The story of the Exodus shows a God who looks down from heaven and sees the plight and suffering that his people, the Hebrews, are experiencing because of oppression and injustice. In response, this God says “No more.” In this passage, God shows himself to be personal, faithful, and compassionate. God uses language associated with the human experience as a way of showing his closeness to his creation. God says that he has seen, heard, and is concerned with the sufferings of his people at the hands of the Egyptians. In light of this, God decides that it is time to act, and announces, “I have come down to deliver them from the Egyptians and bring them to a land of abundance. Finally, God chooses Moses as the instrument of His divine intervention.
For many people, the Exodus story is a feel-good story but has no impact on their lives. The Exodus story seems so far removed from our current reality. However, could the Exodus story, in fact, be an illustration of the liberation and deliverance that God has willed for all his people? Could it be that that same God still cares for and loves his people, so much so that he would again be willing to again come down and deliver them?
As we read the passage, we ask ourselves what God means when He says, I have come down to deliver them. What does that mean in our current reality which seems so overcome with division, hate, racism, sexism? I believe that, for us, we must turn or gaze upon Jesus, God incarnate.
Jesus, in his inaugural sermon found in Luke 4:18-19, declares, “The Spirit of the Lord is upon me, because he has anointed me to bring good news to the poor. He has sent me to proclaim release to the captives and recovery of sight to the blind, to let the oppressed go free, to proclaim the year of the Lord’s favor.” The flesh and blood Jesus declares; I have come down to deliver them. This Jesus, who is truly the second person of the Trinity, decides that he will come down and make things right.
Jesus, whom we long to know and desire to follow, is a liberator.
Jesus, through his inaugural declaration and his liberating work on the cross, took on the enmity, division, and hatred of the oppressors, and destroyed their power. He freed us through the work of the Holy Spirit to be reconciled with Himself and with one another, and then calls us to be agents of that reconciliation and justice.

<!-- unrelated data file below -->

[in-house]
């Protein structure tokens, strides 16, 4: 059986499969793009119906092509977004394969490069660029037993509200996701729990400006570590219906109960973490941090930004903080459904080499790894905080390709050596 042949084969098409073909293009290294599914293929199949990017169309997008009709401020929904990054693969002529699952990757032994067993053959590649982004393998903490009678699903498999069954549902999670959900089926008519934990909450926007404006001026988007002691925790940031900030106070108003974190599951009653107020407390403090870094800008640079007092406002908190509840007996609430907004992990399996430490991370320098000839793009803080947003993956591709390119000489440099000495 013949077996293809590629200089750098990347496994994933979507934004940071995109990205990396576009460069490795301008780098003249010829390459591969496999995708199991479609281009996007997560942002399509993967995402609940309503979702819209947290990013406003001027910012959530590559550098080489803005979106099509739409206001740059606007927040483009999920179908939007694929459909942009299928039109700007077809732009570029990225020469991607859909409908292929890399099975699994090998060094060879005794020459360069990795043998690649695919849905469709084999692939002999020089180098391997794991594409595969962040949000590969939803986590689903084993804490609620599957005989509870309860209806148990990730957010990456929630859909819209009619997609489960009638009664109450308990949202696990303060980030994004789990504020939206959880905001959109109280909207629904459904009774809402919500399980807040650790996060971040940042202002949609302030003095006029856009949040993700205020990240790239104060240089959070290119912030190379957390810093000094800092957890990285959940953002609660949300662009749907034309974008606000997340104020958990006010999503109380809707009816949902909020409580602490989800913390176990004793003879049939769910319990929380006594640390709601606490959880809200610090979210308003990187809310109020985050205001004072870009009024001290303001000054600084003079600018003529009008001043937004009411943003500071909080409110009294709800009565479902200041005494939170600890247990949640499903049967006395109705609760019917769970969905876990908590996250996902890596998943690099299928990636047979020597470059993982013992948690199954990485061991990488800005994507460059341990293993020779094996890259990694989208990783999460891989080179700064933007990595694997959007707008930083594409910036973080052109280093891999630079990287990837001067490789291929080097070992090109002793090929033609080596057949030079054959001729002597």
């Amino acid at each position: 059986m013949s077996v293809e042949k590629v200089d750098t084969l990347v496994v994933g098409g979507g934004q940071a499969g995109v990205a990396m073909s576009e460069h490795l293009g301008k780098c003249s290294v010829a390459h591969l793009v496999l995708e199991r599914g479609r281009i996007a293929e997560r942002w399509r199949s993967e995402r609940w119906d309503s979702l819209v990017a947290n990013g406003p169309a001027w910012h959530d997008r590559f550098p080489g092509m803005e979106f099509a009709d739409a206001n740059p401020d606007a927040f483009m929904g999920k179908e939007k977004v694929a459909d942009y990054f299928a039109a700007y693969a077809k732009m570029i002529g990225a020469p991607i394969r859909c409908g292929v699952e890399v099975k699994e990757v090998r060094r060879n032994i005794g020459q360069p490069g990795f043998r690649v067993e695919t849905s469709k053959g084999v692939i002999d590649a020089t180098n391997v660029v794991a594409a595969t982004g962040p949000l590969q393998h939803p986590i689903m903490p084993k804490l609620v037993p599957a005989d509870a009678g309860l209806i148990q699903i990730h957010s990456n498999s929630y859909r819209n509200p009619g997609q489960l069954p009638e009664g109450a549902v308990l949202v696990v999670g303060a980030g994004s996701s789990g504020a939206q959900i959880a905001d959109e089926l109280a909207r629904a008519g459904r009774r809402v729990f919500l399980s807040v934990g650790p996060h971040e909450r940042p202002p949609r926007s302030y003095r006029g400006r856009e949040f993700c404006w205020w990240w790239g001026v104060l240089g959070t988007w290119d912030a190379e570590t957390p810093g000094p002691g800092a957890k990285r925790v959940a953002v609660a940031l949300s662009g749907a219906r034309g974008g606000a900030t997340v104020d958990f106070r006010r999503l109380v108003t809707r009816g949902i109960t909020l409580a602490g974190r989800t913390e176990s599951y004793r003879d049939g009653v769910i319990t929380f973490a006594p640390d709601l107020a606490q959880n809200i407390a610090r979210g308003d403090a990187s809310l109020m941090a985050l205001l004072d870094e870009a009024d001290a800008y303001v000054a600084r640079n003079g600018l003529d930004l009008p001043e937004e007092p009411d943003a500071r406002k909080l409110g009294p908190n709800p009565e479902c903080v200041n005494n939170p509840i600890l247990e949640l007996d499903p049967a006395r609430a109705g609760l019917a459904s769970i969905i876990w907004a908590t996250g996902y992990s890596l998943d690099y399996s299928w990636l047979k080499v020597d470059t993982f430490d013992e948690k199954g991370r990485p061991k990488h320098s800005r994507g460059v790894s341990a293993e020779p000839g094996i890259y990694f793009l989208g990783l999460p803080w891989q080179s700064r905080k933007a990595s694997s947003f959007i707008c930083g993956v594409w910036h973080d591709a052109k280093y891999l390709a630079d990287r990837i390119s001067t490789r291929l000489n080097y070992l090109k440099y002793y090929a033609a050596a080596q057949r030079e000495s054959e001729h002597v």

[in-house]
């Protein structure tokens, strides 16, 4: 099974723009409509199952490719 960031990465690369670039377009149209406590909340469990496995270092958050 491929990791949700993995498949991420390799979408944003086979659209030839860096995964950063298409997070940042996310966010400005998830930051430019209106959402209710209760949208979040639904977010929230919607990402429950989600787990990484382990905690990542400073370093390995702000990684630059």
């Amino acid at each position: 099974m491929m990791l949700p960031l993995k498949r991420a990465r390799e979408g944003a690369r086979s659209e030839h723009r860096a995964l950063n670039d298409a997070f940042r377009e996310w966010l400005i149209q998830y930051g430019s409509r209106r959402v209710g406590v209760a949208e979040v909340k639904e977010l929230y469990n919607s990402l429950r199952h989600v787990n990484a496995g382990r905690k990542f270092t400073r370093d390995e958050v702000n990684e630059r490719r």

Proverbs 28:5 states, “The evil do not understand justice, but those who seek the Lord understand it completely. This notion entails that Christians are called to pursue justice. James Cone in his work, A Black Theology of Liberation, states, “To know God is to know God’s work of liberation on behalf of the oppressed. God’ revelation means liberation, an emancipation from death-dealing-political, economic, and social structures of society. This is the essence of biblical revelation.”1
However, Jesus is not interested in solely liberating and proclaiming the kingdom of God on his own; instead, he invites ordinary fishers to leave their places of comfort and provision and to follow him in his plan of redemption and deliverance.
God’s liberating action does not require our involvement, but that we have been invited by Christ as his body to participate. In our proclamation of the Gospel of Jesus Christ, we join hand-in-hand with Christ, in his mission of reconciling all things to the Father, through the work of the Holy Spirit, so that His kingdom might come, and His will might be done on earth as it is in heaven.
Thus, in our call to follow Jesus, we are obligated to find the places that don’t look so promising, and (empowered by the Holy Spirit be people of the promise) we must be committed to doing the work of reconciliation and liberation that is required there. I surmise that the church is the most powerful entity on the planet, because it is the vehicle by which Jesus speaks, acts, moves, and liberates by way of the Holy Spirit. The church, when joined to Christ in mission, becomes an instrument of His divine intervention.
James, Cone. A Black Theology of Liberation. (Maryknoll, NY: Orbis Books, 1970), 48. ↩